Monday, November 15, 2010


You will literally step into another world when visiting the Italian town of Alberobello. The town’s quaint limestone houses, called trulli, with their cone-shaped roofs are like structures from a fairytale. Italy is also home to featured jewelry designer Giovanni Corvaja.

Marty Reynard (USA), who creates stunning anodized titanium jewelry, compared his studio with a laboratory “where I run aesthetic experiments on a daily basis. These experiments provide an ongoing impetus to keep my work constantly changing.”

Corvaja’s soulful and philosophical commentary about the craft of jewelry making echoes Reynard’s in that he speaks on the evolutionary aspect of building a design. Also like Reynard I see very little demarcation between jewelry maker, chemist, and scientist.

Nonetheless, it is also very clear the creation process, however cerebral, is a visceral exercise for Corvaja. It is an exercise that ultimately cultivates a spiritual bond between the jewelry maker and his creations.

A former student of Padua, Italy’s Pietro Sevatico High School of Art and graduate of London’s Royal College of Art, Corvaja began studying goldsmithing at the age of 14.

His love for gold metal was instantaneous—comparable to Gurhan Orhan (Turkey). He sees its beauty no matter its state raw or polished, and he strives to present his handmade jewelry designs in unique and ambitious ways.

“Gold is beautiful to me. It is a sublime material; a symbol of evolution and perfection of nature. Gold and beauty are synonymous for me. Jewelry is just the best solution I have found to allow me to be constantly in contact with this magical element.”

Corvaja’s aesthetic is reminiscent of French designer Cathy Chotard who also enlists painstaking, breakthrough techniques to build her idiosyncratic collections.

His ethereal cuff bracelets, earrings, and brooches, fashioned from wires of 18-and 22-karat gold, palladium, or silver, resemble the foam and fiberglass web of furnace filters. They look soft, pliable, and bendable.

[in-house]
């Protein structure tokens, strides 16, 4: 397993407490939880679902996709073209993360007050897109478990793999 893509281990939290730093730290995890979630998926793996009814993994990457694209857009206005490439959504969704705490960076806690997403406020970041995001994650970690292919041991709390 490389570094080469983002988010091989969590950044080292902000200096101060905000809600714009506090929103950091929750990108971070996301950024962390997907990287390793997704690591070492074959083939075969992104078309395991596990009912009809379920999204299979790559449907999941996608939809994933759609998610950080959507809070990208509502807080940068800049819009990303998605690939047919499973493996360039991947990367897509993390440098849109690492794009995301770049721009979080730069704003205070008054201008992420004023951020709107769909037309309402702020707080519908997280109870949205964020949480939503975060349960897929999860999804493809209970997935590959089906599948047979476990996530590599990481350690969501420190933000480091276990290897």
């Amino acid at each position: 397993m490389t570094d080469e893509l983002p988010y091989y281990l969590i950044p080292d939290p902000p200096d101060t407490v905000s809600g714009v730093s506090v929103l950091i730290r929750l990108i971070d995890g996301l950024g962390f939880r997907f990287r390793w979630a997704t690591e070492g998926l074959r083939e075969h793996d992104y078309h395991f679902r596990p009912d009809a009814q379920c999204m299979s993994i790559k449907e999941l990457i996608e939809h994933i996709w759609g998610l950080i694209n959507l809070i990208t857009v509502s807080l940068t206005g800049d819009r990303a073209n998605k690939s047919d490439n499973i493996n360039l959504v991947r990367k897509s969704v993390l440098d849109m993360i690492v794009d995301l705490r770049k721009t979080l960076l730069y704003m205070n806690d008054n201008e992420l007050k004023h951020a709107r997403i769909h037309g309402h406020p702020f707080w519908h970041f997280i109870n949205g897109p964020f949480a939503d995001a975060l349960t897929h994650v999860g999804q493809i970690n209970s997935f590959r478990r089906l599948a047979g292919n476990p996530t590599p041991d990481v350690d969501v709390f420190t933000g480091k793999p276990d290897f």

For some designs, he implements small granules of gold along the surface creating what looks like small, undulating fields of wheat. A black alloy substance, called niello, is often interjected within the metal fibers adding subtle color contrasts.

Corvaja’s work requires great precision, and time yet he approaches his art with incredible dedication; allowing himself to take a journey.

“I regard my craft as a journey, not a destination: reaching the end is not as important as the way itself. If one seeks only the result of the job, one will certainly miss all the beauty of the process.

For me, all the stages of making a piece, even those that one might consider tedious have equal dignity. Whether I am melting gold, drawing down wire, or inscribing my signature I consider every job to be a meditation.”

Another example of Corvaja’s unhurried design approach is his most recent collection, The Golden Fleece. The designer embarked on a 10 year journey to build designs inspired by the mythic symbolism of the fleece’s legend.

After hours of experimentation and research Corvaja developed a way to draw down the gold wires to the size of a silk fiber. With that accomplished, he then cultivated a tapestry-like method to collect and pull the tiny wires together ultimately rendering a remarkable semblance of fur.

The collection of pieces that include a pendant necklace, ring, brooch, bracelet, and headpiece respectively symbolize fertility, prosperity, commitment, fidelity and power. Along with his other pieces, this collection magnificently displays his supreme artisanship and love for what he does.

“There is something fascinating about the process of making. Something grows under your hands, takes a desired shape and finally becomes more accomplished and perfect.”

Each of the pieces for the Golden Fleece Collection requires thousands of hours of precise labor and hundreds of kilometers of gold wire.

I would not be able to undertake such a commitment if I did not appreciate the importance of every moment of it.”
Photo 1 (top right): 18-and 22-Karat Gold and Niello Bracelet
Photo 2 (center): The Golden Fleece Pendant
Photo 3 (bottom left): 18-Karat Gold Brooch with White, Red, and Yellow Shaded Alloys
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